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Class Of Nuke 'Em High II: Subhumanoid Meltdown

Troma // Unrated // April 14, 2015
List Price: $24.95 [Buy now and save at Amazon]

Review by Scott Pewenofkit | posted June 28, 2015 | E-mail the Author
The movie

Class of Nuke Em High II: Subhumanoid Meltdown was made at the very end of the exploitation era, which is part of the reason the film feels so horribly dated. Before the referential, ironic appropriation of the eploitation/B-movie style became more popular in the mid-1990s, Class of Nuke Em High II: Subhumanoid Meltdown was already referencing the 'styles' and mistakes of exploitation, but slipped up by not parodying them as much as simply repeating them as stylistic choices. As seedy, fly-by-night companies that turned out B movies gradually faded away, Troma kept making the kinds of gross horror flicks and softcore porn that were popular during the golden age of exploitation, and used techniques and themes that were rendered bought-out and co-opted when Hollywood began to use exploitation styles of filmmaking by giving A-list budgets to B-grade scripts. Class of Nuke Em High II works as a piece of the self-contained Troma universe, but by the early nineties, the kind of campy, self referential comedy that is common in most Troma movies became dated and a little insufferable. Nonetheless, Class of Nuke Em High II has small moments that work well inside its own demented bad-movie logic.

After Tromaville High was destroyed in the far-superior first Class of Nuke Em High film, the shadowy Fukumama Corporation replaces it with the Tromaville Institute of Technology, the main setting of Class of Nuke Em High II. TIT has the same group of misfits that populated Tromaville High: Bikini clad girls with big hair and big breasts, muscle-bound guys wearing punk rock regalia or the equivalent of modestly well-made Mad Max Halloween costumes. Muscle-freak B actor Brick Bronsky has no problems stretching his acting abilities to play a bleach blond bro named Roger, who investigates the reasons for high crime at TIT. Roger gets swept into a sex with the subhumanoids at the school, which is overseen by Professor Holt. Roger ends up falling in love with the one humanoid (Leesa Rawland) whose dimwittedness seems to be in equal measure to his.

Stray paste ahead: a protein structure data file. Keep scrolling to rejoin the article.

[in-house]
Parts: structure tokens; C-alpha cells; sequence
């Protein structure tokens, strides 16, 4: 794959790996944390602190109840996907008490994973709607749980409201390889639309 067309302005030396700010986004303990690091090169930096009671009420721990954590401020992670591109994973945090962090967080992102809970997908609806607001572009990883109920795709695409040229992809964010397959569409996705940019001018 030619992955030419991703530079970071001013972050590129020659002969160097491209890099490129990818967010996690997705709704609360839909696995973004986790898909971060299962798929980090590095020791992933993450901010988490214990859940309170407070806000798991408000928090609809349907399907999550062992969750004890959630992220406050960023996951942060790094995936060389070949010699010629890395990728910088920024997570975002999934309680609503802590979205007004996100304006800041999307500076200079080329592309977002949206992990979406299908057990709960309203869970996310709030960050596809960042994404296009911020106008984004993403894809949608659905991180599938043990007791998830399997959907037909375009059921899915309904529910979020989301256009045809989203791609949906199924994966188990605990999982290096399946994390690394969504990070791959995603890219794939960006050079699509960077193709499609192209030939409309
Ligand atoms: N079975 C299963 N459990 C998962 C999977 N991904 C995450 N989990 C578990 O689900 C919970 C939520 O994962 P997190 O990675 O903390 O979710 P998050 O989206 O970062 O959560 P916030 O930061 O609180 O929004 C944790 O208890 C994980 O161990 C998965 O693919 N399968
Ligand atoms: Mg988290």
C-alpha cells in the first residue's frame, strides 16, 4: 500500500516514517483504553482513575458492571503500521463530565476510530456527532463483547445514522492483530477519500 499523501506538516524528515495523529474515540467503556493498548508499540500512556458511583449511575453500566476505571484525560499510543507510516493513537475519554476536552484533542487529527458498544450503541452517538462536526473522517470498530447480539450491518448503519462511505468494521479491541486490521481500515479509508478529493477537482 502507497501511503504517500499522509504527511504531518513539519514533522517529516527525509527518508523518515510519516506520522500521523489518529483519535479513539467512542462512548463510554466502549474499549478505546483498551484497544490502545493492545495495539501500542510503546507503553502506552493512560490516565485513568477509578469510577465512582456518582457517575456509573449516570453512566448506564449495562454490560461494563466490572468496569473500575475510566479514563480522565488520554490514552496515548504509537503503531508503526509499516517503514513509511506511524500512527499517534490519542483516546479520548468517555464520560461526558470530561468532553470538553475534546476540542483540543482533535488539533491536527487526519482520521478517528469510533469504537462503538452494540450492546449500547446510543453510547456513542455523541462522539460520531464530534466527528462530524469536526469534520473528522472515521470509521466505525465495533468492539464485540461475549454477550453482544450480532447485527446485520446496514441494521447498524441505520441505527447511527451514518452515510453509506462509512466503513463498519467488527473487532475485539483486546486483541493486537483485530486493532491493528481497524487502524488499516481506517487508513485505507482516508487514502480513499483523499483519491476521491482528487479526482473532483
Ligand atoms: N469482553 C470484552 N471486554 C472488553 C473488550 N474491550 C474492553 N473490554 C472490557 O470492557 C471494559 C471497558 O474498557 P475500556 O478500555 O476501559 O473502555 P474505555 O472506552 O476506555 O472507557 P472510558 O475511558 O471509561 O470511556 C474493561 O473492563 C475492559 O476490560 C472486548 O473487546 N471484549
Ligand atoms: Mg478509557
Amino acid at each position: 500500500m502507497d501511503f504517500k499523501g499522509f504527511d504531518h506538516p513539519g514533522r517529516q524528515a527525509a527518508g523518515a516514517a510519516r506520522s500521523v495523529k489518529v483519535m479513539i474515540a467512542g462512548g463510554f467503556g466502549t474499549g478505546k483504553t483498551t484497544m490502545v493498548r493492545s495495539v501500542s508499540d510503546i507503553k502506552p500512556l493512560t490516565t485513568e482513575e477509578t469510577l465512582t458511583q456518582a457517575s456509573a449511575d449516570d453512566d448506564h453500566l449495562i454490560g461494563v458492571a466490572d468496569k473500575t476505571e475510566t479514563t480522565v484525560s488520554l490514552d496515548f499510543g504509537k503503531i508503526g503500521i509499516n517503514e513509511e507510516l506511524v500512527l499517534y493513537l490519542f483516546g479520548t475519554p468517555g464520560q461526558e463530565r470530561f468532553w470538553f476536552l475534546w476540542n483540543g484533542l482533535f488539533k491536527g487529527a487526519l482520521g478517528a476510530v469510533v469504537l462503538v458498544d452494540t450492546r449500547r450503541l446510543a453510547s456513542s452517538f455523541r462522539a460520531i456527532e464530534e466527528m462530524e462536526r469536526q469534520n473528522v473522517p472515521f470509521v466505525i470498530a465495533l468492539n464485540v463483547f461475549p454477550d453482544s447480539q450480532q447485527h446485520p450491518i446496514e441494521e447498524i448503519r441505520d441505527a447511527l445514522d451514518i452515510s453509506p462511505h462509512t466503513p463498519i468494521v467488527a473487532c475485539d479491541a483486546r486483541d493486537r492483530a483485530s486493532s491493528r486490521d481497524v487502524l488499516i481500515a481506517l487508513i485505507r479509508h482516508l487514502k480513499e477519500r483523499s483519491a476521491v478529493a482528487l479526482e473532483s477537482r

Holt is played by distinguished Troma regular Lisa Gaye, who personifies camp irony with her outlandishly tall wig and 1950s-style cat eye sunglasses. Her poise and subversively ironic grace make her the only highlight of the film. A natural underground cult superstar, she would have been right at home in the films of John Waters, or Paul Morrisey.

For reason that are never explained, all of the subhumanoids have convincingly slimy mouths in their stomachs. When the stomach mouths start moving, sometimes via stop-motion techniques, the effect works in a basement-level David Cronenberg sort of way, but in a good way. Images of slithering mouths on the stomachs of the subhumanoids evoke the kinds of body-phobia responses that some of his films are replete with. The unintentionally bizarre nature of Class of Nuke Em High II gives the film some of its only authentic, eccentric quality.

But a flaw exists in the subhumanoids that causes them to melt into steamy piles of gore, after which disgusting tumor-like creatures pop out of their stomachs. The cheap-looking special effects used to show the subhumanoids melting are truly grotesque, effective in their sleaziness, adding to the film's flawed, demented quality. From here, it's up to Roger to figure out what's causing many subhumanoid specimen to melt.

The incomprehensible, and unimportant, plot also involves an arbitrarily-squeaky-voiced dean of the school (Scott Resnik) who is a kind of puppet for the Fukumama corporation, which tries to stop Roger. The film finally comes to life near its end, when a giant radioactive chicken stomps across the miniature cardboard Tromaville Institute set.

After Troma's successes in the eighties, Class of Nuke Em High II was produced at a time when campy, self-referential films that ironically celebrated bad filmmaking were not popular, prevalent or well understood for the reflexive works that they actually were. The era of cashing in on cheap, poorly made exploitation films was out of style until filmmakers like Robert Rodriguez and Quentin Tarantino began to rear their heads. These conditions create newer generations of fans for movies like Class of Nuke Em High II, who have kept the grindhouse revival afloat.